Rules of the Game

Season 3
DVD Box Set
Region 1 NTSC

Season 3
DVD Box Set
Region 2 PAL
(Sliders Story No. 24, starring Jerry O'Connell)
  • written by consulting producer Josef Anderson
  • directed by Oscar Costo
  • music by Danny Lux
  • produced by Mychelle Deschamps & Richard Compton
  • Production # K1805
Story: Surprised at apparently landing in an aircraft flying over California, the Sliders soon become unwilling participants in a deadly war game sport, trapped in a walled-in area of a city full of booby traps, mechanical nightmares, and competing players.

In-Depth Analysis Review

by Martin Izsak

WARNING: This review contains "SPOILERS", and is intended for those who have already seen the program.
To avoid the spoilers, read the Buyers' Guide to the season instead.

This episode seems to want to symbolize the sell-out of a great sci-fi series idea like Sliders to the excesses of Hollywood. In essence, we get a load of action and special effects, interrupted by the odd cheeseball attempt at a character scene, without getting a single interesting idea or a reason to invest ourselves in the situation or its believability.

If there's anything good about this episode, it is that the four regulars are all good actors, and can use their charm to prop up the empty script a bit and keep us tuned in. But their characters really aren't going anywhere in this one. Here, they are little more than victims for whatever the script of the week wants to try to throw at them, mostly a load of torturous events that have been completely divorced from reality, and will of course all mean nothing as these four are all safely and neatly returned to their starting positions before the episode is over. Their character scenes amount to little more than a bit of extra nagging and bickering in places, not something I'm ever keen to tune in for.

Most damaging, there aren't any interesting goals for them to invest in during the episode. They're constantly checking the timer, to see how much longer they have to endure this world before moving on to the next episode, no doubt hoping it's a better one. Yes, it's the old "Marco Polo" mistake all over again.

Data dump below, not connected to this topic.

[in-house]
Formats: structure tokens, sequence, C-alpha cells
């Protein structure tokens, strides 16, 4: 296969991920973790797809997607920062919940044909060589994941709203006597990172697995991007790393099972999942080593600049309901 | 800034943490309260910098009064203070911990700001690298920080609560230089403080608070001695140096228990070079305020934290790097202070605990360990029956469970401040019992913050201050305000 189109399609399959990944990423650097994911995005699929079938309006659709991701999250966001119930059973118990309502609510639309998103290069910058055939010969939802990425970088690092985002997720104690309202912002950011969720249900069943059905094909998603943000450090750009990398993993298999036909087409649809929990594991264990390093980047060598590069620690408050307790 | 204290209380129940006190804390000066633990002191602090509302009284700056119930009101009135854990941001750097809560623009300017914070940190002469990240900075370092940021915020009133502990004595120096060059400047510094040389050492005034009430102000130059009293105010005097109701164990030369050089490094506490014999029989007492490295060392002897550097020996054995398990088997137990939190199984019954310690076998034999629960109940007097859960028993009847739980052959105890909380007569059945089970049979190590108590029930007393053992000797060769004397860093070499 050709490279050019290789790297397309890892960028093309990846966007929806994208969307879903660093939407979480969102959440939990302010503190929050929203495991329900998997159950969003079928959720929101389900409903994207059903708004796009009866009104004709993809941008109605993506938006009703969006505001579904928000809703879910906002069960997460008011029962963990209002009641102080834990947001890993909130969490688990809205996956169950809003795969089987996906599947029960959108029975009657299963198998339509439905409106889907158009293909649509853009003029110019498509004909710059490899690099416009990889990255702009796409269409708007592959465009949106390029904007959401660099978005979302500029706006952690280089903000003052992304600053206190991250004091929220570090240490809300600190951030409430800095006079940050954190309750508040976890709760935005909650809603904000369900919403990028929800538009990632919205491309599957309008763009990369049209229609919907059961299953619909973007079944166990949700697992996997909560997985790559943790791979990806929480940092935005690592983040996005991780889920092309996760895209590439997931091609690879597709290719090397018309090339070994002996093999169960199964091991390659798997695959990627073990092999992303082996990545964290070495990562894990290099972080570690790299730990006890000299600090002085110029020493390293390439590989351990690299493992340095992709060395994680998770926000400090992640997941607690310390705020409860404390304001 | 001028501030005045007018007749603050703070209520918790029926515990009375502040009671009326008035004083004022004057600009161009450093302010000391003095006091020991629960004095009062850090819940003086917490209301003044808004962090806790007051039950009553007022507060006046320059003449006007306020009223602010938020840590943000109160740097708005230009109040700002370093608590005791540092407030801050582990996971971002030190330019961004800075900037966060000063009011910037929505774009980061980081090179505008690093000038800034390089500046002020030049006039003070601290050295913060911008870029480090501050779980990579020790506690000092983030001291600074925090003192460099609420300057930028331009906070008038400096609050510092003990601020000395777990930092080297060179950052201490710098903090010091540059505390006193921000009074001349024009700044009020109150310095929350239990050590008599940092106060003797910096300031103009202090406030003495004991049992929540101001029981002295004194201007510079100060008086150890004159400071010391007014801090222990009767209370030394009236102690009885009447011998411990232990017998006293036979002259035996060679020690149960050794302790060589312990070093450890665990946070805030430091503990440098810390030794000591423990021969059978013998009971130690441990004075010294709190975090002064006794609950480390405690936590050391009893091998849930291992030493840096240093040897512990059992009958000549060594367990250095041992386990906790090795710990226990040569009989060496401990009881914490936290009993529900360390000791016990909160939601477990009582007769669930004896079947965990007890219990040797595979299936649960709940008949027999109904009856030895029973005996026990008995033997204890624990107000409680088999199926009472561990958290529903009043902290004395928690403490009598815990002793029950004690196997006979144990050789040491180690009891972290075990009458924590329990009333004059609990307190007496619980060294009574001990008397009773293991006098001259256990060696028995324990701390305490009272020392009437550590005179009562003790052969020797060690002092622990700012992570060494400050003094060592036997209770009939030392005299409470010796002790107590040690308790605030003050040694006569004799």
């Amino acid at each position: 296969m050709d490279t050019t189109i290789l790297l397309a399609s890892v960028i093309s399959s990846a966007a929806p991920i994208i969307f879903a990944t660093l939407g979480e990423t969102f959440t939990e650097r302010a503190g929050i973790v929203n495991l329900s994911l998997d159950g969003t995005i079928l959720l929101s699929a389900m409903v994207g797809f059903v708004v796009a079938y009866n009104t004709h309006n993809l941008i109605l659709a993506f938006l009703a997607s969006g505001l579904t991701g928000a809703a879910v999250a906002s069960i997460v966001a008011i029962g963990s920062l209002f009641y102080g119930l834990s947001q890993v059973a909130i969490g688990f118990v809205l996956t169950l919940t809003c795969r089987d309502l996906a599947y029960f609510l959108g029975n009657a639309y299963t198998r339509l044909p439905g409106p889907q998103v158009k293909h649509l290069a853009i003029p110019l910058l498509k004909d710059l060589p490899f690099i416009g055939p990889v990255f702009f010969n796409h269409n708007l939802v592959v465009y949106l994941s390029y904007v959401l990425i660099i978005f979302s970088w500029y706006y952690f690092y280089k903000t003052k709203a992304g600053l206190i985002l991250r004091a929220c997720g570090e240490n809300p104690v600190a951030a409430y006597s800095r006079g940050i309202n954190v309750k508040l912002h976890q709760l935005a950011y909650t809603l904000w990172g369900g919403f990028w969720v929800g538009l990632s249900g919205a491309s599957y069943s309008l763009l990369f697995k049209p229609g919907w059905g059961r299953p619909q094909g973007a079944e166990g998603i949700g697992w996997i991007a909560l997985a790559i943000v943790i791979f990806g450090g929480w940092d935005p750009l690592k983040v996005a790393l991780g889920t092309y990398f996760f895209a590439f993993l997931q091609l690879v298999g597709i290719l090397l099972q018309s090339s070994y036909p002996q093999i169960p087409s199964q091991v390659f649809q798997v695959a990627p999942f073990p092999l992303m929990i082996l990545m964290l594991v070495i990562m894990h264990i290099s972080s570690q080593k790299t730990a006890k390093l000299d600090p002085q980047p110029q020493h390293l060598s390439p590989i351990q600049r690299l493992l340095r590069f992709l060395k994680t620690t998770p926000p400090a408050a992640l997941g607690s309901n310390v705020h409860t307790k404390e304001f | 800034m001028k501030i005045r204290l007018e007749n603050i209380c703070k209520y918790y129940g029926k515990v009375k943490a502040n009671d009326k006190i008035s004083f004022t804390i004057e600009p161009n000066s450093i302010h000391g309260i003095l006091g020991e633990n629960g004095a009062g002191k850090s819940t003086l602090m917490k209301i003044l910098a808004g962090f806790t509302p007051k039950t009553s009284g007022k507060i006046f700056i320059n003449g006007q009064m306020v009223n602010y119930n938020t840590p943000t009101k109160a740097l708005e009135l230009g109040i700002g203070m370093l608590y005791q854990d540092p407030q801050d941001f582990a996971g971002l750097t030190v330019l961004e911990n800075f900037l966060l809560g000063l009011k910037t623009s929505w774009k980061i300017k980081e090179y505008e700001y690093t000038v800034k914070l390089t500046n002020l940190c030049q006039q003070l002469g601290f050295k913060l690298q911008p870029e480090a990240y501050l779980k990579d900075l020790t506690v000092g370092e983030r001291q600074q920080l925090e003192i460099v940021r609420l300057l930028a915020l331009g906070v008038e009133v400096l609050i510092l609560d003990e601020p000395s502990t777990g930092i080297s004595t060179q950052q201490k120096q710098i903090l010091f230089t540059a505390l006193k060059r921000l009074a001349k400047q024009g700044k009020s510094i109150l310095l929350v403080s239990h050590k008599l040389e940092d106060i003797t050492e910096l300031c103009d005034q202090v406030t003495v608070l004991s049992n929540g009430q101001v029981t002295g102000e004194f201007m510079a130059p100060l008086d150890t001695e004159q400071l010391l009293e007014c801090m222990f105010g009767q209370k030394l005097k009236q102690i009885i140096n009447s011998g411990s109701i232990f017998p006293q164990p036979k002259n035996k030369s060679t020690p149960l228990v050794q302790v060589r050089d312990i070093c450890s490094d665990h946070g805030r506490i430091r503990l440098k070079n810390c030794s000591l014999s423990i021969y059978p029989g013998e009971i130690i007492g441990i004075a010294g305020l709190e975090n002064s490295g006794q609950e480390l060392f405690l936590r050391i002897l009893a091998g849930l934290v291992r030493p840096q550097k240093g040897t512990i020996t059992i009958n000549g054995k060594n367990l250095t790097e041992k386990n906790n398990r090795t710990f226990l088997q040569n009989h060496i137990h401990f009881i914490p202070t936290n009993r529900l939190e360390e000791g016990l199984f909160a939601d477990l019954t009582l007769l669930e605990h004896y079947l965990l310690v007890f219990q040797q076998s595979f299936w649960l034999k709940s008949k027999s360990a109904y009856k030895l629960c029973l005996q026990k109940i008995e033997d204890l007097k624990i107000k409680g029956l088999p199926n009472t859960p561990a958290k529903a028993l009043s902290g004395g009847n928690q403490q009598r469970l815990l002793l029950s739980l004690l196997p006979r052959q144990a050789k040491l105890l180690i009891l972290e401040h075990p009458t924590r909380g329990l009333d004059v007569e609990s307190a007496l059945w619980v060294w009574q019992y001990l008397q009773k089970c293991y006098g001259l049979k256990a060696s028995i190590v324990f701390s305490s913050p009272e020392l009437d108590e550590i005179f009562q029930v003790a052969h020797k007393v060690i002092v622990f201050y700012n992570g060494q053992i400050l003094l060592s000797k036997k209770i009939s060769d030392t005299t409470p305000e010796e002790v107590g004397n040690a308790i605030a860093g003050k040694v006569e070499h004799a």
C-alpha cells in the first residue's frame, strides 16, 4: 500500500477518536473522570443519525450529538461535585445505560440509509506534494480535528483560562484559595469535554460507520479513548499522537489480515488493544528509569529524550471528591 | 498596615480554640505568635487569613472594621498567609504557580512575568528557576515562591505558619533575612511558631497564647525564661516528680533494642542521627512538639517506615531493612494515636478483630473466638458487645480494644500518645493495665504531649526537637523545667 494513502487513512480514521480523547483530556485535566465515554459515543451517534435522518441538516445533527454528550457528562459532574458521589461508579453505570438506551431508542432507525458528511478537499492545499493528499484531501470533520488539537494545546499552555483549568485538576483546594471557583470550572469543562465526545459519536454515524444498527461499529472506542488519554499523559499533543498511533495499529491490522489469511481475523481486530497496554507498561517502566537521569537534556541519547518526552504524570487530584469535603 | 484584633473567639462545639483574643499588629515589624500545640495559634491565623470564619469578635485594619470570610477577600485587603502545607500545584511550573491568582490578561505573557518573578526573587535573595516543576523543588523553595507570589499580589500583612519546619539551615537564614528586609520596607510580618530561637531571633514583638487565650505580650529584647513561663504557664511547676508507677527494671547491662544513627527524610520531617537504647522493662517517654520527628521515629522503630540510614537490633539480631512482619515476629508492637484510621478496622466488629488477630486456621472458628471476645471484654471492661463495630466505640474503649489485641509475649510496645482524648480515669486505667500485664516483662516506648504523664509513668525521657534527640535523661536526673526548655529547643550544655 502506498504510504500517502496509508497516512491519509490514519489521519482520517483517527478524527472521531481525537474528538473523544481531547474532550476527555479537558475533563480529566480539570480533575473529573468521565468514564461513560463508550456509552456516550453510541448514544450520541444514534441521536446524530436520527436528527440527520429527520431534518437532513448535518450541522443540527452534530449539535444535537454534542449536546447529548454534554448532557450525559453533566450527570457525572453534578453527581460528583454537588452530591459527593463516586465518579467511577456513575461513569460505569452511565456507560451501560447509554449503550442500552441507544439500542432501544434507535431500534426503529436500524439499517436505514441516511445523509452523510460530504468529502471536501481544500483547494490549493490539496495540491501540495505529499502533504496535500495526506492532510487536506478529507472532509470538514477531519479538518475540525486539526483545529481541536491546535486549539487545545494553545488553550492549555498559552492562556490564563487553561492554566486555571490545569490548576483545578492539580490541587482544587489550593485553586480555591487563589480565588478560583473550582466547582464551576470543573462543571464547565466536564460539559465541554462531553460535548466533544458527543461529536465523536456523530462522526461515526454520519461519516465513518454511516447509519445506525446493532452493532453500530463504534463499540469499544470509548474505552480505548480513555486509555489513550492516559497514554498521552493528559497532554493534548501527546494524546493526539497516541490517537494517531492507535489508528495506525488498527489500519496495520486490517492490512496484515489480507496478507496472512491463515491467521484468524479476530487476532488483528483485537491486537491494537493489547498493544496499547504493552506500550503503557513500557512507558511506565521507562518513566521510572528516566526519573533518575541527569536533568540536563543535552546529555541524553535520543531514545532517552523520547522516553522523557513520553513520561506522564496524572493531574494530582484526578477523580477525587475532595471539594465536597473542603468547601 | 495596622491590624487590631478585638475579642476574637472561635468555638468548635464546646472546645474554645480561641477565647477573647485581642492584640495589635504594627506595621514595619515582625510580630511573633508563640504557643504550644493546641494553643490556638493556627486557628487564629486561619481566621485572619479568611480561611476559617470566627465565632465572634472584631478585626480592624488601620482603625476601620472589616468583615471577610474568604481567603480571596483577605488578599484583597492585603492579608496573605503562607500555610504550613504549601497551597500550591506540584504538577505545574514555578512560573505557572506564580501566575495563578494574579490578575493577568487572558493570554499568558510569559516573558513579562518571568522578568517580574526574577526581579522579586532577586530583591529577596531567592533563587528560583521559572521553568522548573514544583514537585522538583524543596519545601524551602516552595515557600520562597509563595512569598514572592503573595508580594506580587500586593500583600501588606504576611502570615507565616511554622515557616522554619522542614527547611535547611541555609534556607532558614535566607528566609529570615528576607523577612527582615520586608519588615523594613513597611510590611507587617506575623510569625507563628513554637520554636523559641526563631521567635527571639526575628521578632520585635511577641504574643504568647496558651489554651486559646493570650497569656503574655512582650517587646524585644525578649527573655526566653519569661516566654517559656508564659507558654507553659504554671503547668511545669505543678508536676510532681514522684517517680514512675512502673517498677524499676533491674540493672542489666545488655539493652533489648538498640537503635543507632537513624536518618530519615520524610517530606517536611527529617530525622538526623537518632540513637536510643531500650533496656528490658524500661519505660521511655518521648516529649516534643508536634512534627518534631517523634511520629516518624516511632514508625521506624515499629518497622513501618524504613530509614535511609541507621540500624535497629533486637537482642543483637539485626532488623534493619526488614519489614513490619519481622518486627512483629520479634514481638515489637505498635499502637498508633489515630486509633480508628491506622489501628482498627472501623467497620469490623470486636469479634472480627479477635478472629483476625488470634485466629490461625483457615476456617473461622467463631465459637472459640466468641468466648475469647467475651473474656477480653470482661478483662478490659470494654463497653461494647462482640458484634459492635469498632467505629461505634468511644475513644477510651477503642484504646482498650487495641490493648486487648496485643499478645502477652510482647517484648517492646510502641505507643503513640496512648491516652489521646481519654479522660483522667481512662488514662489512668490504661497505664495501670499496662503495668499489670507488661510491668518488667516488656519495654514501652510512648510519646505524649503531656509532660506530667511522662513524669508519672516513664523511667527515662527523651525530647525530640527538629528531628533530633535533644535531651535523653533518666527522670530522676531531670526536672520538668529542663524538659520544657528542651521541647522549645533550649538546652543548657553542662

There is an attempt to be a bit more noble in the final five minutes, in getting one of the local's discs into the obelisk at the end. Yes, Quinn promised, and he wants to keep his word. But why did he bother promising? Does the audience really care if this particular blonde beachbabe wins the idiot game and makes her family rich, or if one of her competitors wins instead? If you want to give Quinn a noble mission on this world, how about having him destroy the game altogether, expose its Wizard of Oz instigator(s), and teach the people how to entertain themselves with chess or soccer or the Mindgame sport from the episode "Eggheads" (story no. 6)? That I could get behind. That would give our characters something more than just one mindless action sequence after another to occupy themselves with. Sorry, not in the cards today. This story could have learned a thing or two from the film "The Running Man" with Arnold Schwarzenegger and Richard Dawson. The final fix of this story may belong to Quinn, but it's too poorly motivated and pointless for us to care.

And with all the emphasis on action, you have to wonder why all of these challenges are so ludicrous. Rotating cannons come up out of the lawn.... so how do Quinn and the Professor not get hit by them as they crawl up to them with pens? Why does shooting them from afar not work better? Why is the Professor conveniently blinded just until the next slide, instead of killed by the laser bolt? Why does the wooden door lock so well to separate them, and remain immune to their weapons? What's with the magnetic spider-web that only sucks in Rembrandt, conveniently giving blind Arturo some target practice to make himself feel useful again? Good thing the dogs are actually androids, or I'd be going on about the city-boy treatment of motivating animals solely to mindlessly generate fear in humans, instead of making them true to reality, which has much more rich variety to it. Biggest question of all, why do the regulars even bother following the other players after getting out of the overheating hangar/house, if their goal is to wait out this game instead of trying to win it? You could drive an aircraft carrier through the holes in this plot, until there's nothing left to hold it together.

Most curious of all, the episode's own dialogue seems to spend considerable time criticizing itself, with comments like "How can people be entertained by watching other people suffer?" Well, exactly, so why did you make this episode? In short, this one is all about preaching 1980's style anti-violence sentiments, while trying to use violence as its main dramatic draw. As usual, it's pretty empty.

Perhaps it is quite telling that the network executives chose this mindless hour to open the third season on first broadcast, instead of "Double Cross" which was designed to open the season and was a FAR superior and more interesting episode. Either those executives themselves were tasteless, or they assumed that tasteless was what the audience would be excited about. Ugghh.

In short, "Rules of the Game" is an episode you will want to see once, because four good characters cruise through it, before you quickly move on to better things. And better things are in store later this season. This episode however, was just treading water.

This story has become available on DVD. Click on the Amazon symbol for the location nearest you for pricing and availability:

Season 3 DVD Box Set
Region 1 NTSC
for the North American market:
in the U.S.
in Canada
Season 3 DVD Box Set
Region 2 PAL
for the U.K.

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Read the In-depth Analysis Review for the next story: "Electric Twister Acid Test"

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